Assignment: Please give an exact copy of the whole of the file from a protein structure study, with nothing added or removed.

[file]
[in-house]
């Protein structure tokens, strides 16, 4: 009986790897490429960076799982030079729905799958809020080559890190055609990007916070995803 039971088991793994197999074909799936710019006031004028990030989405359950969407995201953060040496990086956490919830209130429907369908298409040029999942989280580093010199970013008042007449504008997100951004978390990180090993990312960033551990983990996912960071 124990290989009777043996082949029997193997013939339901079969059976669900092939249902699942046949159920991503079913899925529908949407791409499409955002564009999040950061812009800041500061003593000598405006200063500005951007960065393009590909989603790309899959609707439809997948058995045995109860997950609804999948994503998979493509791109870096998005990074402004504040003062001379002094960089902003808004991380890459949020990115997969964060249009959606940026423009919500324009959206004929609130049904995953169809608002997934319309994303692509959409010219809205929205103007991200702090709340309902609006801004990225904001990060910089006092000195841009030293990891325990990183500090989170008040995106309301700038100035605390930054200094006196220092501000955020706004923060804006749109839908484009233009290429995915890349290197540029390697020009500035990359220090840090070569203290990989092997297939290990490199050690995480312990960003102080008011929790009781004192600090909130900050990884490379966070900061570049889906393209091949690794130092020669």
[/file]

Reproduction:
[in-house]
């Protein structure tokens, strides 16, 4: 009986790897490429960076799982030079729905799958809020080559890190055609990007916070995803 039971088991793994197999074909799936710019006031004028990030989405359950969407995201953060040496990086956490919830209130429907369908298409040029999942989280580093010199970013008042007449504008997100951004978390990180090993990312960033551990983990996912960071 124990290989009777043996082949029997193997013939339901079969059976669900092939249902699942046949159920991503079913899925529908949407791409499409955002564009999040950061812009800041500061003593000598405006200063500005951007960065393009590909989603790309899959609707439809997948058995045995109860997950609804999948994503998979493509791109870096998005990074402004504040003062001379002094960089902003808004991380890459949020990115997969964060249009959606940026423009919500324009959206004929609130049904995953169809608002997934319309994303692509959409010219809205929205103007991200702090709340309902609006801004990225904001990060910089006092000195841009030293990891325990990183500090989170008040995106309301700038100035605390930054200094006196220092501000955020706004923060804006749109839908484009233009290429995915890349290197540029390697020009500035990359220090840090070569203290990989092997297939290990490199050690995480312990960003102080008011929790009781004192600090909130900050990884490379966070900061570049889906393209091949690794130092020669």